In accordance with embodiments of the present invention, each entertainment device 110 may include a plurality of configuration settings that control the operation of the entertainment device 110. These configuration settings may control the way in which the entertainment device 110 interacts with consumers. For example, a jukebox may include settings corresponding to the language in the user interface, the features available to consumers, whether filters, such as adult content or music genre filters, are applied to the catalog of songs available to consumers, the cost per song, the order of song playback, whether free songs are played in between consumer requests, and the time delay between user requests before the jukebox begins playing random, unpurchased songs. In addition, these configuration settings may control the operation of the entertainment device 110 and the interaction of the entertainment device 110 with the host system. For example, these operational configuration settings may correspond to the reboot frequency, the frequency with which the entertainment device reports to the host system, the number of days the entertainment device may operate without reporting revenue and performance to the host system, and the URL for authorizing credit card purchases. These configuration settings, among others, may need to be set by different users, depending on the nature of the settings, as will be described below.

The operator management system 120 may comprise a computer system used by an operator who owns or manages one or more of the entertainment devices 110 a-110 c. The operator management system 120 may provide the operator with a user interface for configuring the settings on one or more of the entertainment devices 110 a-110 c. This operator may access the user interface using, e.g., a web browser, as will be described in greater detail below.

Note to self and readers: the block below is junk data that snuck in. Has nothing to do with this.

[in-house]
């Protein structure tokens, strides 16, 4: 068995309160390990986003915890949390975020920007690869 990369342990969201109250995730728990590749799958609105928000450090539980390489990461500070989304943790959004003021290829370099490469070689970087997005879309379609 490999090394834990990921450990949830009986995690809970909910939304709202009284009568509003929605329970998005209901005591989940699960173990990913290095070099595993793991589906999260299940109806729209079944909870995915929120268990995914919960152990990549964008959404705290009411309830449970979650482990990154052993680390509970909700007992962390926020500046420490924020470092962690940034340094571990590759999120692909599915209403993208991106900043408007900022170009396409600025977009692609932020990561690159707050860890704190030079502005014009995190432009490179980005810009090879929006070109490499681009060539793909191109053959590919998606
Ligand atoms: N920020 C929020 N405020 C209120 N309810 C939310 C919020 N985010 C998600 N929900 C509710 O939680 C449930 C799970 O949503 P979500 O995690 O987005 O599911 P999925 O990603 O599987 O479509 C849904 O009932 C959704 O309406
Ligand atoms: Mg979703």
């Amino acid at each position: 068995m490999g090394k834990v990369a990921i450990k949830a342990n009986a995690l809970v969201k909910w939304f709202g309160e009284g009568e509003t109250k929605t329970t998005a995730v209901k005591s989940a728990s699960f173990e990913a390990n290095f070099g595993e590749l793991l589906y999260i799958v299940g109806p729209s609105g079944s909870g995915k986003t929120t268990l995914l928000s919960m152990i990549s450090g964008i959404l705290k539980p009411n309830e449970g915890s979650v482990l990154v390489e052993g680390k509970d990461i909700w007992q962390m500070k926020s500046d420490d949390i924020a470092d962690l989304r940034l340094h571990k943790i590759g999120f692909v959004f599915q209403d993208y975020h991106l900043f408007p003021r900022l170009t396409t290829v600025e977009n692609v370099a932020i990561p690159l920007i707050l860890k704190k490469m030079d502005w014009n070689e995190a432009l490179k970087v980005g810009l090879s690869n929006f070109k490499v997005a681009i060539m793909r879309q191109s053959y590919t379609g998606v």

FIG. 3 is a block diagram of an exemplary entertainment device. The illustrated entertainment device comprises a jukebox 300. The jukebox 300 may take various forms, but in the illustrated embodiment comprises a user input device 302, which enables a customer at a venue to input commands into the jukebox 300. The user input device 302 may comprise, e.g., a keyboard, a touchpad, a mouse, a touch screen, or other input device, as would be understood by those of ordinary skill in the art. The jukebox 300 may further comprise a display 304, which may comprise, e.g., a computer monitor. The display 304 can be used to produce the visual entertainment services requested by customers. The display 304 may also be used to attract customers to the device and to enable authorized personnel to manage the device. In addition, an audio system 306 may be provided for generating the audio entertainment services requested by the customer. The audio system 306 may comprise an amplifier and audio speakers for playing music. In other embodiments, the audio system 306 may couple to an amplifier and/or speakers located elsewhere in the venue external to the jukebox 300. A payment interface 308 may be provided for receiving payment from customers in exchange for providing the entertainment service. In some embodiments, the payment interface 308 may comprise a coin and/or bill collector for receiving cash or token payment, a debit/credit card reader for reading the magnetic strip on customer debit or credit cards and for requesting payment authorization from the financial services provider associated with that debit or credit card, a smart card reader, any combination of the above, or any other payment receiving mechanism. A network interface 310 provides an interface between the jukebox 300 and the network 130 and may comprise, e.g., an RJ-11 port, a wireless adapter, or a modem. The jukebox system 300 also comprises an input control module 312, a display control module 314, an audio control module 316, a payment module 318, and a communications module 320 to provide computer control of the various components described above. A media database 330 for storing the entertainment media and a configuration database 340 for storing various configuration setting values are also provided as will be described in greater detail below. Finally, one or more processors 350 may be provided for executing the various functions for the jukebox 300. The jukebox 300 may be implemented using, for example, standard personal computer hardware and architecture.